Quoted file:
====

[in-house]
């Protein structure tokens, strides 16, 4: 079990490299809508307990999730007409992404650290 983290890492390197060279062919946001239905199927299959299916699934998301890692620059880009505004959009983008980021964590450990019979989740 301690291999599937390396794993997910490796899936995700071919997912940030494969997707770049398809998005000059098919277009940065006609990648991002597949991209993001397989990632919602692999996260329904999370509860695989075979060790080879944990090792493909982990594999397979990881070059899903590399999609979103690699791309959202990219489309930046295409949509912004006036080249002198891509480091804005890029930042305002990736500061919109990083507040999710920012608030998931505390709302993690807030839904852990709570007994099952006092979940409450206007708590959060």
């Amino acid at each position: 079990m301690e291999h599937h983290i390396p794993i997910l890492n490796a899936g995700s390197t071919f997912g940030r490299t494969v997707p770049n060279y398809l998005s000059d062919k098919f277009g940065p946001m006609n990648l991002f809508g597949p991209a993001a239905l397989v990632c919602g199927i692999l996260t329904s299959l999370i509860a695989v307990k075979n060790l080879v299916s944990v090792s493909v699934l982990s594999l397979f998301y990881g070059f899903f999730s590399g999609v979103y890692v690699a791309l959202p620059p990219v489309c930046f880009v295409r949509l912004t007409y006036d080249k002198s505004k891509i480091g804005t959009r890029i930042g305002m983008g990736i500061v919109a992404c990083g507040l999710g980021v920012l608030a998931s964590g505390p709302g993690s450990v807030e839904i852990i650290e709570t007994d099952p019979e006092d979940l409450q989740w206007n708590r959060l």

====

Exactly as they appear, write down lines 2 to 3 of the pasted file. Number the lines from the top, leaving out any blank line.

């Protein structure tokens, strides 16, 4: 079990490299809508307990999730007409992404650290 983290890492390197060279062919946001239905199927299959299916699934998301890692620059880009505004959009983008980021964590450990019979989740 301690291999599937390396794993997910490796899936995700071919997912940030494969997707770049398809998005000059098919277009940065006609990648991002597949991209993001397989990632919602692999996260329904999370509860695989075979060790080879944990090792493909982990594999397979990881070059899903590399999609979103690699791309959202990219489309930046295409949509912004006036080249002198891509480091804005890029930042305002990736500061919109990083507040999710920012608030998931505390709302993690807030839904852990709570007994099952006092979940409450206007708590959060």
């Amino acid at each position: 079990m301690e291999h599937h983290i390396p794993i997910l890492n490796a899936g995700s390197t071919f997912g940030r490299t494969v997707p770049n060279y398809l998005s000059d062919k098919f277009g940065p946001m006609n990648l991002f809508g597949p991209a993001a239905l397989v990632c919602g199927i692999l996260t329904s299959l999370i509860a695989v307990k075979n060790l080879v299916s944990v090792s493909v699934l982990s594999l397979f998301y990881g070059f899903f999730s590399g999609v979103y890692v690699a791309l959202p620059p990219v489309c930046f880009v295409r949509l912004t007409y006036d080249k002198s505004k891509i480091g804005t959009r890029i930042g305002m983008g990736i500061v919109a992404c990083g507040l999710g980021v920012l608030a998931s964590g505390p709302g993690s450990v807030e839904i852990i650290e709570t007994d099952p019979e006092d979940l409450q989740w206007n708590r959060l």